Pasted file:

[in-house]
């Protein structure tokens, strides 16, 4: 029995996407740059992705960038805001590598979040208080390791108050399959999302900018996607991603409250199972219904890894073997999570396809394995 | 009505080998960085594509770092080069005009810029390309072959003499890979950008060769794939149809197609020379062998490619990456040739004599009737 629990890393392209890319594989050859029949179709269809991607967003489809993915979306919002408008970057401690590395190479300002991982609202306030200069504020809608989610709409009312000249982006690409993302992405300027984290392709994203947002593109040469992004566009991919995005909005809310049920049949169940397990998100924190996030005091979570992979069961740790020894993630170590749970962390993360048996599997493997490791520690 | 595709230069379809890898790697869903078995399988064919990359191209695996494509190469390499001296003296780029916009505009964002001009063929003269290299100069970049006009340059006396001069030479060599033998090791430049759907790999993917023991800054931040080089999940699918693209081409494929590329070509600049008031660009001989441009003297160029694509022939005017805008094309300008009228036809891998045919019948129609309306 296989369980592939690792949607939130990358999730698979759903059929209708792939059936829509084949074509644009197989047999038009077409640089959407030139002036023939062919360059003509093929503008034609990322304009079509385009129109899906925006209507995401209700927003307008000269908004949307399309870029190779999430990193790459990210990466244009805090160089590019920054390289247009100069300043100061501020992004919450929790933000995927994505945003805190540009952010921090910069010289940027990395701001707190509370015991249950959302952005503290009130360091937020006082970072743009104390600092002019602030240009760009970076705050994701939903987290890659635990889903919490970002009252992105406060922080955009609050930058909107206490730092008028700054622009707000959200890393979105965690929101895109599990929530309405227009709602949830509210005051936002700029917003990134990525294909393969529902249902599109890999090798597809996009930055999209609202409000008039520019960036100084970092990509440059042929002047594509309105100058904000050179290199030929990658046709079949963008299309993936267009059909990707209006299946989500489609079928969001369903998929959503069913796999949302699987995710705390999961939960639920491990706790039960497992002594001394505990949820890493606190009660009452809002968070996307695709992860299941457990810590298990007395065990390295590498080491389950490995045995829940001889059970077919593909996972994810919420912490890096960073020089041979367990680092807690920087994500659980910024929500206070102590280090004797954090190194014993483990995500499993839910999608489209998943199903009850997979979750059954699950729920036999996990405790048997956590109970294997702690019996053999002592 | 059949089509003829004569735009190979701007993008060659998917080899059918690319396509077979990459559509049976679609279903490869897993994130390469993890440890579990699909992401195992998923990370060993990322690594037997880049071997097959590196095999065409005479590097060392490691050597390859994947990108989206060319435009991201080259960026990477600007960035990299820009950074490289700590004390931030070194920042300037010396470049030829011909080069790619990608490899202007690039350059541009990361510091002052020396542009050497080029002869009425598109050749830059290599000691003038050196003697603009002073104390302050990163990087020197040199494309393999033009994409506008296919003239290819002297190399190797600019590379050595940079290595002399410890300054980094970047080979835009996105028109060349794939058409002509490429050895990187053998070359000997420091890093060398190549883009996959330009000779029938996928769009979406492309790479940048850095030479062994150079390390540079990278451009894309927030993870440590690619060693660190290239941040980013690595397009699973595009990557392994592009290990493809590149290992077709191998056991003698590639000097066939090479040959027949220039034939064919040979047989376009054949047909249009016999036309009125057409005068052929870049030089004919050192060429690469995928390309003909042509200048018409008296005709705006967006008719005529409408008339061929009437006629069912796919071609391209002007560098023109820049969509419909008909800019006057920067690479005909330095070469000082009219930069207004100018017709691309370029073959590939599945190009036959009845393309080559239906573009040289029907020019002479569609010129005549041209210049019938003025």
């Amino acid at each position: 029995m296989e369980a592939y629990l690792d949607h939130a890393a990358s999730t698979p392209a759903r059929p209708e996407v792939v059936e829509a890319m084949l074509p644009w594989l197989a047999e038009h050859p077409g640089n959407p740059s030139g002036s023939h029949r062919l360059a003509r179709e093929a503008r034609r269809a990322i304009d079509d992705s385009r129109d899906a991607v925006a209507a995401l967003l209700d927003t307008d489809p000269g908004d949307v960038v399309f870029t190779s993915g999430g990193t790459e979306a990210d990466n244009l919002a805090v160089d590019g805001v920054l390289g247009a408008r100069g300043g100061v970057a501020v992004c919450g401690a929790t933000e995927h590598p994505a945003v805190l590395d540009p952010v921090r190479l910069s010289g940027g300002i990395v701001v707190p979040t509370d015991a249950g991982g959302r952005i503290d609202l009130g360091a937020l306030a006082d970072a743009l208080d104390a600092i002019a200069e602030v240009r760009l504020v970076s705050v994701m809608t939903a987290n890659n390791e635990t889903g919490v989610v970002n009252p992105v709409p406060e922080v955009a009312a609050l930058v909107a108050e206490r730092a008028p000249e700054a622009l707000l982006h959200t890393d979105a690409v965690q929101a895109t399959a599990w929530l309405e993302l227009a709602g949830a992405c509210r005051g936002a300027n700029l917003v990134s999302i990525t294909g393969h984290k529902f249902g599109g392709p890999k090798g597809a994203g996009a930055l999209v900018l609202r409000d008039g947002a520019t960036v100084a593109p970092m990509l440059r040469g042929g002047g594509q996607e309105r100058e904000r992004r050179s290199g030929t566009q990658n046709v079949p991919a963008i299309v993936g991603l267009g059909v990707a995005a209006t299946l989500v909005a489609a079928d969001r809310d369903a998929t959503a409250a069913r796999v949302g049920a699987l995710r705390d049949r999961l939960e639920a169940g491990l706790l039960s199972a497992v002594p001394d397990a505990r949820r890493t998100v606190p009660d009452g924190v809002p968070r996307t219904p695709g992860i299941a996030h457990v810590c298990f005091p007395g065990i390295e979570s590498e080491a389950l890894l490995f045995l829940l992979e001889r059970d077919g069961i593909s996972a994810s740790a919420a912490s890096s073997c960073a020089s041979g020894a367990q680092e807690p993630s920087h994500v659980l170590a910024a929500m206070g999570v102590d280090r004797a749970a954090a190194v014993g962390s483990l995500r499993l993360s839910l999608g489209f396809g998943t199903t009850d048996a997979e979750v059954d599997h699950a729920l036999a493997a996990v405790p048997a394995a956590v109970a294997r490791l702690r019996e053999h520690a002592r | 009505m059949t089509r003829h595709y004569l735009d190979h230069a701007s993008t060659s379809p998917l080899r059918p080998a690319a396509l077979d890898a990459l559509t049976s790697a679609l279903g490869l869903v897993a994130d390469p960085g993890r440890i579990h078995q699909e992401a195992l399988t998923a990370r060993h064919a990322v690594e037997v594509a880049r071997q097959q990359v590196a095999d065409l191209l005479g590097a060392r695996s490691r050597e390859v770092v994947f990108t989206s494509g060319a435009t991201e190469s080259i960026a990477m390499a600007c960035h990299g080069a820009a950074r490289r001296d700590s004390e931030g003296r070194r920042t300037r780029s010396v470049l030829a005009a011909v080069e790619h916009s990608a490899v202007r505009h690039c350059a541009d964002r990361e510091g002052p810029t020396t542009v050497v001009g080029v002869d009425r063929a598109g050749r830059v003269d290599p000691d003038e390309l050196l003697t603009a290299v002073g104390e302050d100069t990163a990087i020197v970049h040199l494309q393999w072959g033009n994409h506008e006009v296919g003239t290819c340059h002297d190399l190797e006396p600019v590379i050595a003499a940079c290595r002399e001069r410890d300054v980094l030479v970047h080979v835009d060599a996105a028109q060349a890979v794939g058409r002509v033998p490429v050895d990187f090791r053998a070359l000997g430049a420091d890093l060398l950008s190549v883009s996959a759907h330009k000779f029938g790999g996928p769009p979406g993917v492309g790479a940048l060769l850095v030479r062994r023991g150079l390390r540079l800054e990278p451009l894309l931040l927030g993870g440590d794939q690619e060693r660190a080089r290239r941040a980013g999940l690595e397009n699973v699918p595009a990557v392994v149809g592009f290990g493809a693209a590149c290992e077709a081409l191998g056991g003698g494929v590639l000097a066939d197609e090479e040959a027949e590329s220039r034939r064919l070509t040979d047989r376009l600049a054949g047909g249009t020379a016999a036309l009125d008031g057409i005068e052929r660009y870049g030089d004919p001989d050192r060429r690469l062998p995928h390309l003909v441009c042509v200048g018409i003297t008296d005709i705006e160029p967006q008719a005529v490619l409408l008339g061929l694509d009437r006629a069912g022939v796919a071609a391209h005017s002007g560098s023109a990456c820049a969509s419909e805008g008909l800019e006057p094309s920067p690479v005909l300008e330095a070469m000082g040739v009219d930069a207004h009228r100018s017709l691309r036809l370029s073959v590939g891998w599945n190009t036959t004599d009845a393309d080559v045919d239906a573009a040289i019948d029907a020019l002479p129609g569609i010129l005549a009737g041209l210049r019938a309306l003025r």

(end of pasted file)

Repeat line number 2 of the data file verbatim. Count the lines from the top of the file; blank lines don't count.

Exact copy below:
């Protein structure tokens, strides 16, 4: 029995996407740059992705960038805001590598979040208080390791108050399959999302900018996607991603409250199972219904890894073997999570396809394995 | 009505080998960085594509770092080069005009810029390309072959003499890979950008060769794939149809197609020379062998490619990456040739004599009737 629990890393392209890319594989050859029949179709269809991607967003489809993915979306919002408008970057401690590395190479300002991982609202306030200069504020809608989610709409009312000249982006690409993302992405300027984290392709994203947002593109040469992004566009991919995005909005809310049920049949169940397990998100924190996030005091979570992979069961740790020894993630170590749970962390993360048996599997493997490791520690 | 595709230069379809890898790697869903078995399988064919990359191209695996494509190469390499001296003296780029916009505009964002001009063929003269290299100069970049006009340059006396001069030479060599033998090791430049759907790999993917023991800054931040080089999940699918693209081409494929590329070509600049008031660009001989441009003297160029694509022939005017805008094309300008009228036809891998045919019948129609309306 296989369980592939690792949607939130990358999730698979759903059929209708792939059936829509084949074509644009197989047999038009077409640089959407030139002036023939062919360059003509093929503008034609990322304009079509385009129109899906925006209507995401209700927003307008000269908004949307399309870029190779999430990193790459990210990466244009805090160089590019920054390289247009100069300043100061501020992004919450929790933000995927994505945003805190540009952010921090910069010289940027990395701001707190509370015991249950959302952005503290009130360091937020006082970072743009104390600092002019602030240009760009970076705050994701939903987290890659635990889903919490970002009252992105406060922080955009609050930058909107206490730092008028700054622009707000959200890393979105965690929101895109599990929530309405227009709602949830509210005051936002700029917003990134990525294909393969529902249902599109890999090798597809996009930055999209609202409000008039520019960036100084970092990509440059042929002047594509309105100058904000050179290199030929990658046709079949963008299309993936267009059909990707209006299946989500489609079928969001369903998929959503069913796999949302699987995710705390999961939960639920491990706790039960497992002594001394505990949820890493606190009660009452809002968070996307695709992860299941457990810590298990007395065990390295590498080491389950490995045995829940001889059970077919593909996972994810919420912490890096960073020089041979367990680092807690920087994500659980910024929500206070102590280090004797954090190194014993483990995500499993839910999608489209998943199903009850997979979750059954699950729920036999996990405790048997956590109970294997702690019996053999002592 | 059949089509003829004569735009190979701007993008060659998917080899059918690319396509077979990459559509049976679609279903490869897993994130390469993890440890579990699909992401195992998923990370060993990322690594037997880049071997097959590196095999065409005479590097060392490691050597390859994947990108989206060319435009991201080259960026990477600007960035990299820009950074490289700590004390931030070194920042300037010396470049030829011909080069790619990608490899202007690039350059541009990361510091002052020396542009050497080029002869009425598109050749830059290599000691003038050196003697603009002073104390302050990163990087020197040199494309393999033009994409506008296919003239290819002297190399190797600019590379050595940079290595002399410890300054980094970047080979835009996105028109060349794939058409002509490429050895990187053998070359000997420091890093060398190549883009996959330009000779029938996928769009979406492309790479940048850095030479062994150079390390540079990278451009894309927030993870440590690619060693660190290239941040980013690595397009699973595009990557392994592009290990493809590149290992077709191998056991003698590639000097066939090479040959027949220039034939064919040979047989376009054949047909249009016999036309009125057409005068052929870049030089004919050192060429690469995928390309003909042509200048018409008296005709705006967006008719005529409408008339061929009437006629069912796919071609391209002007560098023109820049969509419909008909800019006057920067690479005909330095070469000082009219930069207004100018017709691309370029073959590939599945190009036959009845393309080559239906573009040289029907020019002479569609010129005549041209210049019938003025």